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Spacers and flushers in cementing
Spacers and flushes are effective displacement aids, because they separate incompatible fluids such as cement and drilling fluid.
A spacer is a fluid used to separate drilling fluids and cementing slurries. A spacer can be designed for use with either water-based or oil-based drilling fluids, and prepares both pipe and formation for the cementing operation. Spacers are typically densified with insoluble-solid weighting agents.
For example, a spacer is a volume of fluid injected ahead of the cement, but behind the drilling fluid. It can also enhance the removal of gelled drilling fluid, allowing a better cement bond. Spacers can be designed to serve various needs. For example, weighted spacers can help with well control, and reactive spacers can provide increased benefits for removing drilling fluids. The drilling-fluid/spacer interface, and the spacer/cement-slurry interface must be compatible. The use of the compatibility procedures outlined in API RP10B is highly recommended. Parameters governing the effectiveness of a spacer include:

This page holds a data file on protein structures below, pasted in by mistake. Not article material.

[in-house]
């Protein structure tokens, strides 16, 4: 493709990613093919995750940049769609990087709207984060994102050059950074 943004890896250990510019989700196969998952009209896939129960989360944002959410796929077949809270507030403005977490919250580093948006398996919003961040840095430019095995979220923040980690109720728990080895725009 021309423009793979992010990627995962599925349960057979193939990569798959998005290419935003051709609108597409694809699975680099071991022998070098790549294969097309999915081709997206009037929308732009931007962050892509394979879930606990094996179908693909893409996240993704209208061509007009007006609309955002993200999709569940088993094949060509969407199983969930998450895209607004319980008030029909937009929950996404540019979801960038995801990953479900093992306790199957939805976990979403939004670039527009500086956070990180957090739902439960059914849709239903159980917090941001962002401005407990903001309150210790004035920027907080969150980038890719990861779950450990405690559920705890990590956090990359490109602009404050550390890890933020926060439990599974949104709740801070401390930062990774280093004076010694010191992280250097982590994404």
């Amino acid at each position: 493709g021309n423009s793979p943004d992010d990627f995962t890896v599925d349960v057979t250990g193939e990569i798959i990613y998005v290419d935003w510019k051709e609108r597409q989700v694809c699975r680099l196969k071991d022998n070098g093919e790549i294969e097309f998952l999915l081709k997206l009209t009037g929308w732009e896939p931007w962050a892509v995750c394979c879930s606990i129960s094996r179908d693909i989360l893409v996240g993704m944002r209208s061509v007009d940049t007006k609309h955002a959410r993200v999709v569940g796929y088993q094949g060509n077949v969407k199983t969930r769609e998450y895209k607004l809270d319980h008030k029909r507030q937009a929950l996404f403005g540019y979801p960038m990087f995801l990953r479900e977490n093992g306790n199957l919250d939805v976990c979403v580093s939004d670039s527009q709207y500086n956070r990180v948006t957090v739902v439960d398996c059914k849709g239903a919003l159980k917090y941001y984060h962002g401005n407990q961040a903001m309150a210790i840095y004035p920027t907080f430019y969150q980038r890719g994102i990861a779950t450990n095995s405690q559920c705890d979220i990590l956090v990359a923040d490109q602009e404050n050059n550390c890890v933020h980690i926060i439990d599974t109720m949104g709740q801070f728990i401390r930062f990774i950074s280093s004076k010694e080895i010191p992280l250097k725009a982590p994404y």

- Flow rate
- Contact time
- Fluid properties
To achieve maximum drilling-fluid displacement, consider these guidelines:
- Pump the spacer fluid at an optimized rate
- Provide a contact time (10-minute minimum) and volume of spacer that will remove the greatest possible amount of drilling fluid
- Make sure that the viscosity, yield point, and density of the spacer and the cement slurry are at least the same as the drilling fluid
- When an oil-based or synthetic-based drilling fluid is used, the spacer package should be formulated to thoroughly water-wet the surface of the pipe and the formation.
To achieve a high level of water-wettability, test the spacer system using a newly developed API apparent-wettability testing technique. This technique is highly recommended for customizing the spacer/surfactant package to help ensure water-wetting.
Flushes are used to thin and disperse drilling-fluid particles, and are used to separate drilling fluids and cementing slurries. They can be designed for use with either water-based or oil-based drilling fluids. Flushes prepare both the pipe and formation for the cementing operation, and are not typically densified with insoluble-solid weighting agents. They go into turbulent flow at low rates. Flushes are also referred to as washes and preflushes.
- API RP 10B, Recommended Practice for Testing Well Cements, 22nd edition. 1997. Washington, DC: API.